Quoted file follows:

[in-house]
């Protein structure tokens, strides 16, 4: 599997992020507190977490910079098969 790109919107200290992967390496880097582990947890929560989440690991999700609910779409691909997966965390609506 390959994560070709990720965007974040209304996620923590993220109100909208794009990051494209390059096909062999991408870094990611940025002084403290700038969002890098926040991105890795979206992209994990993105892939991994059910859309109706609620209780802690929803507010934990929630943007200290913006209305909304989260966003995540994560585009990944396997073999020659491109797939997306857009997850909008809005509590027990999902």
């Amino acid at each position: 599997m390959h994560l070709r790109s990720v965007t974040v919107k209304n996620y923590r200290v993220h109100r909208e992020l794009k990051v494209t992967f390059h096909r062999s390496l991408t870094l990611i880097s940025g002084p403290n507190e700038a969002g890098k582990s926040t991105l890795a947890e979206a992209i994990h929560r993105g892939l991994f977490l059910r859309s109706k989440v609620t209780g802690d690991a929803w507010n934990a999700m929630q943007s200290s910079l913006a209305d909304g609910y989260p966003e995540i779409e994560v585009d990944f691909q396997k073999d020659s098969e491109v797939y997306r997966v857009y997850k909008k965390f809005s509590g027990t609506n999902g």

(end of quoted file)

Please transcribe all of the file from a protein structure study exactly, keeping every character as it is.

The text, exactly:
[in-house]
């Protein structure tokens, strides 16, 4: 599997992020507190977490910079098969 790109919107200290992967390496880097582990947890929560989440690991999700609910779409691909997966965390609506 390959994560070709990720965007974040209304996620923590993220109100909208794009990051494209390059096909062999991408870094990611940025002084403290700038969002890098926040991105890795979206992209994990993105892939991994059910859309109706609620209780802690929803507010934990929630943007200290913006209305909304989260966003995540994560585009990944396997073999020659491109797939997306857009997850909008809005509590027990999902």
């Amino acid at each position: 599997m390959h994560l070709r790109s990720v965007t974040v919107k209304n996620y923590r200290v993220h109100r909208e992020l794009k990051v494209t992967f390059h096909r062999s390496l991408t870094l990611i880097s940025g002084p403290n507190e700038a969002g890098k582990s926040t991105l890795a947890e979206a992209i994990h929560r993105g892939l991994f977490l059910r859309s109706k989440v609620t209780g802690d690991a929803w507010n934990a999700m929630q943007s200290s910079l913006a209305d909304g609910y989260p966003e995540i779409e994560v585009d990944f691909q396997k073999d020659s098969e491109v797939y997306r997966v857009y997850k909008k965390f809005s509590g027990t609506n999902g």